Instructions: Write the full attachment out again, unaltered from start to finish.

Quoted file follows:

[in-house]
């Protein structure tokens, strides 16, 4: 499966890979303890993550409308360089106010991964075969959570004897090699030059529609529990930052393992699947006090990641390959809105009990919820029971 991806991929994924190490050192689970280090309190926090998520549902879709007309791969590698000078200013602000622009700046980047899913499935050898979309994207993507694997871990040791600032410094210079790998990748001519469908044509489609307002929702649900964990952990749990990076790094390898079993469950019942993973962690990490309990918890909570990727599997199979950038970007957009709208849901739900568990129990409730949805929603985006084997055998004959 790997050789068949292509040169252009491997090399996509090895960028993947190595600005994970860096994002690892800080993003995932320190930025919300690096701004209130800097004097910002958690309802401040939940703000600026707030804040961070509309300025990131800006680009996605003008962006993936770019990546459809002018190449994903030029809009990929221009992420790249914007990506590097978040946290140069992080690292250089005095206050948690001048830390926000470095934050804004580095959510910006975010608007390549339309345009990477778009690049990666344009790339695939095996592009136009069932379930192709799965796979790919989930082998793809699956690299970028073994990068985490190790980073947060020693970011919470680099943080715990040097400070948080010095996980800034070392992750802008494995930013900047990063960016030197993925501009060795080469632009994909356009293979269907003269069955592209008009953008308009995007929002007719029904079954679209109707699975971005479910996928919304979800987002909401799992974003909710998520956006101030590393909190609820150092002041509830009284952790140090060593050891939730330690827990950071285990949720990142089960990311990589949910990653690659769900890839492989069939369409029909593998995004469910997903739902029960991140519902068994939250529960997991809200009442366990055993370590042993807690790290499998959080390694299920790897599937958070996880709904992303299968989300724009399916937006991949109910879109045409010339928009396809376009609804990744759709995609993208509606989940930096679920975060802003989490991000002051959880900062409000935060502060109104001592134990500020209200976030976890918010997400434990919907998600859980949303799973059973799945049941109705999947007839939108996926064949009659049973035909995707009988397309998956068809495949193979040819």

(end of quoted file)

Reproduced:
[in-house]
């Protein structure tokens, strides 16, 4: 499966890979303890993550409308360089106010991964075969959570004897090699030059529609529990930052393992699947006090990641390959809105009990919820029971 991806991929994924190490050192689970280090309190926090998520549902879709007309791969590698000078200013602000622009700046980047899913499935050898979309994207993507694997871990040791600032410094210079790998990748001519469908044509489609307002929702649900964990952990749990990076790094390898079993469950019942993973962690990490309990918890909570990727599997199979950038970007957009709208849901739900568990129990409730949805929603985006084997055998004959 790997050789068949292509040169252009491997090399996509090895960028993947190595600005994970860096994002690892800080993003995932320190930025919300690096701004209130800097004097910002958690309802401040939940703000600026707030804040961070509309300025990131800006680009996605003008962006993936770019990546459809002018190449994903030029809009990929221009992420790249914007990506590097978040946290140069992080690292250089005095206050948690001048830390926000470095934050804004580095959510910006975010608007390549339309345009990477778009690049990666344009790339695939095996592009136009069932379930192709799965796979790919989930082998793809699956690299970028073994990068985490190790980073947060020693970011919470680099943080715990040097400070948080010095996980800034070392992750802008494995930013900047990063960016030197993925501009060795080469632009994909356009293979269907003269069955592209008009953008308009995007929002007719029904079954679209109707699975971005479910996928919304979800987002909401799992974003909710998520956006101030590393909190609820150092002041509830009284952790140090060593050891939730330690827990950071285990949720990142089960990311990589949910990653690659769900890839492989069939369409029909593998995004469910997903739902029960991140519902068994939250529960997991809200009442366990055993370590042993807690790290499998959080390694299920790897599937958070996880709904992303299968989300724009399916937006991949109910879109045409010339928009396809376009609804990744759709995609993208509606989940930096679920975060802003989490991000002051959880900062409000935060502060109104001592134990500020209200976030976890918010997400434990919907998600859980949303799973059973799945049941109705999947007839939108996926064949009659049973035909995707009988397309998956068809495949193979040819």